We inquired at a police substation, “How far to the Ferry?” “Several blocks,” came the answer. “A shuttle goes by here every half-hour but one just passed.” Out into the dimly lit streets again and after a short distance a bus marked “Ferry” passed us. Surprised but hopeful we run after it waving, shouting, “Stop! Please Stop!” The driver didn't see or hear us. Suddenly, out of nowhere, we hear a high-pitched “Whoop! Whoop! Whoop!” An unmarked police car, black as the night, flags down the bus and holds it, as we run the quarter-block to climb aboard at the back door. The police car disappeared into the night before we could express our gratitude. It seemed to us the hug of our Father, the final sign of His care and blessing on our pilgrimage.
Throughout the day we were often aware of little signs of caring, the courtesy and sensitivity of the people, military, firefighters, and most especially of the New York City Police. At every opportunity we spoke a brief word of encouragement. “Thanks for a great job!” “We pray for you!” Sr. Alexandra Marie was dauntless in giving away countless Miraculous Medals with a smile and a gentle, “This is a reminder of God’s love for you.”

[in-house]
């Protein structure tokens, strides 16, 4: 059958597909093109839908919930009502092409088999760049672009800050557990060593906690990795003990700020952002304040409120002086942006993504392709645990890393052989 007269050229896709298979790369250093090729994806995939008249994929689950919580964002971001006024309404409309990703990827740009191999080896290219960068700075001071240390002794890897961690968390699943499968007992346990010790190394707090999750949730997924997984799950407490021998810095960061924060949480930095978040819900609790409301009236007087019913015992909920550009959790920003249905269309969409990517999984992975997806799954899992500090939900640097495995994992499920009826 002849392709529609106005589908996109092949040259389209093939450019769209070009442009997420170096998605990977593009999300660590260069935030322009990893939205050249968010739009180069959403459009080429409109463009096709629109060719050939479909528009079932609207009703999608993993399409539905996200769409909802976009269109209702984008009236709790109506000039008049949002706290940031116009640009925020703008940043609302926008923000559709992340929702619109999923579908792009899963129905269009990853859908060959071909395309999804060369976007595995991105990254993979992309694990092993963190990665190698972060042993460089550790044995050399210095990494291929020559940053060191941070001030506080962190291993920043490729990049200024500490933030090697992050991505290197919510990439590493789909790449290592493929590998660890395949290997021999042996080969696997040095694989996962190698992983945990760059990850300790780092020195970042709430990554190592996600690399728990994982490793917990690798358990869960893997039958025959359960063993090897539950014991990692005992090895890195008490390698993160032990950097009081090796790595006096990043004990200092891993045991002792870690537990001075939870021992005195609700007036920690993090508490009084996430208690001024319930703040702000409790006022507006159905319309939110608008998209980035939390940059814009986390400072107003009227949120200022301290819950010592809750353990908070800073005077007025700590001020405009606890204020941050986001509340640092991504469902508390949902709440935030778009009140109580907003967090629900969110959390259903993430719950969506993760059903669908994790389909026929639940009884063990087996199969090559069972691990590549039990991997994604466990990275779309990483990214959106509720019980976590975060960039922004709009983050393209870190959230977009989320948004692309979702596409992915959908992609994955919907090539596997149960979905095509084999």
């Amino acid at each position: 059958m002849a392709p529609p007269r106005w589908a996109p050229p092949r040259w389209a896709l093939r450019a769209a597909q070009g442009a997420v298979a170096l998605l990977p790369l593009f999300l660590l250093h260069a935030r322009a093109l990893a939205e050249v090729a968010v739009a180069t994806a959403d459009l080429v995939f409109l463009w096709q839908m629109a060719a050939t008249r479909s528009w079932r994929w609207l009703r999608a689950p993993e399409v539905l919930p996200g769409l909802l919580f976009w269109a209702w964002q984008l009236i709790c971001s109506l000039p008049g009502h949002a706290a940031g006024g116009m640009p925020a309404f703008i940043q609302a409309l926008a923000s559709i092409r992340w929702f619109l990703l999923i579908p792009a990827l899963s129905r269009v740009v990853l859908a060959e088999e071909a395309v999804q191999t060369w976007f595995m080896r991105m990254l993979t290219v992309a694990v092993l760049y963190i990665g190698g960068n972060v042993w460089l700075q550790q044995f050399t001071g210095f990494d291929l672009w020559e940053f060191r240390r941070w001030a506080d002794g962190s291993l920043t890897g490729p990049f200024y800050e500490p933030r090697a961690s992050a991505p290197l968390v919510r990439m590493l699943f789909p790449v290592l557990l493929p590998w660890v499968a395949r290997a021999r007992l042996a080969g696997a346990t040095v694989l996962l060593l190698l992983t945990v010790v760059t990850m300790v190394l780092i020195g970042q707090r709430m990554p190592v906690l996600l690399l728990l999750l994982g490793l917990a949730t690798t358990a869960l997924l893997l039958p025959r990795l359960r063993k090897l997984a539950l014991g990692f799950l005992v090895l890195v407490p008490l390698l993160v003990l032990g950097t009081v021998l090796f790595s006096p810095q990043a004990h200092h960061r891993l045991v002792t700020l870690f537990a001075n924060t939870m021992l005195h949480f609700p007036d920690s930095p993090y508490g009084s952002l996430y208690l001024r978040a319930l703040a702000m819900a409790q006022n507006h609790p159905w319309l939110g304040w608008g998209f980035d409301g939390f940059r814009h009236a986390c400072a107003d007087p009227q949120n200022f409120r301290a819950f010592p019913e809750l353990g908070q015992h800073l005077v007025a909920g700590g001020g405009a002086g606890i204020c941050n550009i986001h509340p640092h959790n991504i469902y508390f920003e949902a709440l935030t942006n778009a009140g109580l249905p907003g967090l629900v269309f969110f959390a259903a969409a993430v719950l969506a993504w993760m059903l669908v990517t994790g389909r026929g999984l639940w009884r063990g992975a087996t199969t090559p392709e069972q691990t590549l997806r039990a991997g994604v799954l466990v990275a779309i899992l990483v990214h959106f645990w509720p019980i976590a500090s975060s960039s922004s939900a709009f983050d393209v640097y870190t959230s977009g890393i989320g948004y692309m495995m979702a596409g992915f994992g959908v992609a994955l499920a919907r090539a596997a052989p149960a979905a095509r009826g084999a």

The last lady we spoke with us told us, “New York has changed. A month ago people ignored each other, were rude and thoughtless. Since September 11 people are more courteous, more considerate, more concerned for one another.” We came away believing God has given hope for a renewed reverence for life to New York City and to our nation.
Sr. Grace Anne Wills is a sister in the Franciscan Sisters, TOR of Penance of the Sorrowful Mother, Toronto, OH. She was a widow for 15 years before entering religious life. She has seven children and twenty grandchildren and is seamstress and coordinator of the Altar Bread Department for her community. For more information on Sr. Grace's religous community, write firstname.lastname@example.org.